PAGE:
His hand had come up sharply, to push Morgan away, and that little movement had felt enormous, a force that could move a boulder. Morgan had accepted the refusal, because he’d known in advance it would come, and sat miserably over his kernel of loneliness.
Simultaneously Morgan is becoming more and more aware of the political tensions in India—between Muslims and Hindus and between Indians and the British. He perceives these conflicts in Masood, whose “political musings” back in England “had always had a theatrical quality, as if he were performing his beliefs rather than feeling them.”
While in India, Morgan becomes aware that for a Brit to befriend a wog is considered eccentric—which becomes one of the major themes in A Passage to India. Forster’s young Englishwoman, Adela, newly arrived in India and engaged to marry a British officer, wants to become intimate with Indians—as Forster himself did—and she is worried that she will become rude to them in a year, as she has heard every colonial does. All the seasoned Brits tell her that it’s impossible to befriend an Indian and that she will soon get over her naive enthusiasms. The English are portrayed as narrow-minded bigots, with few exceptions.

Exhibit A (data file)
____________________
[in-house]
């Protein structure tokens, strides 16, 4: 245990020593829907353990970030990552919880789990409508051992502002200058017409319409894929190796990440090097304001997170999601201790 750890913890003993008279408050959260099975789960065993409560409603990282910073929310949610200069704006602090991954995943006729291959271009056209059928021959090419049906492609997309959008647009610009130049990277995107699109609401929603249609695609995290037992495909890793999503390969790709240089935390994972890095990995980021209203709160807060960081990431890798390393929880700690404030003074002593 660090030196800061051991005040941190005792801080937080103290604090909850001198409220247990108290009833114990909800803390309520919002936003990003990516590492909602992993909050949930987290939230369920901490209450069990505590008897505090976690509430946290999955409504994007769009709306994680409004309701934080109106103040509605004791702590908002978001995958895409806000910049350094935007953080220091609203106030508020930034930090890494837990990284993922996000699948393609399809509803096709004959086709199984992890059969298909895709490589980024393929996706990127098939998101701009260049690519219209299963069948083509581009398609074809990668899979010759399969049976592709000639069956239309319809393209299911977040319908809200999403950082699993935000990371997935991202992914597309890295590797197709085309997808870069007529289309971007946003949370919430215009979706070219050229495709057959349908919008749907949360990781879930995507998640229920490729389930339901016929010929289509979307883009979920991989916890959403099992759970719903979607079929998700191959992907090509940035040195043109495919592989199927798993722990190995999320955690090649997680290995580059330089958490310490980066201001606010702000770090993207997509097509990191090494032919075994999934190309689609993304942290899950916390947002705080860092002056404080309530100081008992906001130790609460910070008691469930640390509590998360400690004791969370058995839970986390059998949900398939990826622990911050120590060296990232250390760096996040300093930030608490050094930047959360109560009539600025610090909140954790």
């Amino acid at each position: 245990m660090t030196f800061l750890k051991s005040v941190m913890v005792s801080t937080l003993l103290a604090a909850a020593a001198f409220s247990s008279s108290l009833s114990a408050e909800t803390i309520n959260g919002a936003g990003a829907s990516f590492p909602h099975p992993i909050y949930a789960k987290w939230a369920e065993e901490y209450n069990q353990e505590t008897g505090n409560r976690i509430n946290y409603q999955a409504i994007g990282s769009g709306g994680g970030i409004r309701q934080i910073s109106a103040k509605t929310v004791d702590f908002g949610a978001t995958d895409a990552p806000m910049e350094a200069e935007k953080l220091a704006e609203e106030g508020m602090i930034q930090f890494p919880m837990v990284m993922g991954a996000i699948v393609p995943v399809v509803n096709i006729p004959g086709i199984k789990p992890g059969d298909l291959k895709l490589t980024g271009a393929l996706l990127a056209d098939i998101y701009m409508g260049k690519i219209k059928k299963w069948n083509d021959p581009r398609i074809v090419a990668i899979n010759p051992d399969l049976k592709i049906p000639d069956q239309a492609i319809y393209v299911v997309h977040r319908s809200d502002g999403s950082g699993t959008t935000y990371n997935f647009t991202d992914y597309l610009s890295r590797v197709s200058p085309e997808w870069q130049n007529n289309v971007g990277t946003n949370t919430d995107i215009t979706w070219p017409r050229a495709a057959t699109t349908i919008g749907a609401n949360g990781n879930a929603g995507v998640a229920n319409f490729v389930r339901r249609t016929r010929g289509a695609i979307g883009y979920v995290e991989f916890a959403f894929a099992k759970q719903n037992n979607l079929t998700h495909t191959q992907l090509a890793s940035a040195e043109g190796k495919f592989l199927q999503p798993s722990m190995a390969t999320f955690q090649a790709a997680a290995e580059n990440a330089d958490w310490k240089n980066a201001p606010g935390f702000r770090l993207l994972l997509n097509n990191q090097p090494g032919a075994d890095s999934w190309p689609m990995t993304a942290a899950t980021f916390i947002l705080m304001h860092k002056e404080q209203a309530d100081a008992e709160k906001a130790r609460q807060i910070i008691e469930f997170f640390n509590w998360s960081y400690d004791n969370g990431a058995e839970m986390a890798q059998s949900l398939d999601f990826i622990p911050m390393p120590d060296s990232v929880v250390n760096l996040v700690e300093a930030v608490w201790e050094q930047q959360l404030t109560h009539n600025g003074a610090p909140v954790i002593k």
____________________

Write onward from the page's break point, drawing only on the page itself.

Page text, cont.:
Masood gets married. He treats Morgan shabbily. Finally in a letter Morgan explodes: “You can now go to hell as far as I’m concerned.”
Forster himself, by our lights, could be quite incorrect politically. In Howards End Leonard Bast’s wife makes grammatical mistakes that prove she is hopelessly stupid. In A Passage to India he generalizes constantly about the “Oriental,” which can make us squirm: “Like most Orientals, Aziz overrated hospitality, mistaking it for intimacy, and not seeing it is tainted with the sense of possession.” Of a physically superb servant plying a fan in a courtroom, Forster writes:
Almost naked, and splendidly formed, he sat on a raised platform near the back…and he seemed to control the proceedings. He had the strength and beauty that sometimes come to flower in Indians of low birth. When that strange race nears the dust and is condemned as untouchable, then nature remembers the physical perfection that she accomplished elsewhere, and throws out a god—not many, but one here and there, to prove to society how little its categories impress her.
These aren’t unintelligent remarks, but they are racist.
Galgut brings complexity and compassion to his Morgan. Even though Morgan felt stifled by his suburban mother back in England, from the remove of India she seems more tolerable:
Time and distance had softened her outlines, so that he longed for her without ambivalence. Their alliance was occasionally sisterly, pinned together with cackling and gossip, and these moments had strengthened with her absence. Despite their difficulties, she had always been a good traveling companion and he imagined her beside him now, keeping pace in a rickshaw.
With Masood, nothing of value is happening. “They talked about food, or the weather, or problems of justice, but they didn’t speak about anything that mattered. Everything was jest, or chatter, or deflection, and all the while the days were passing.”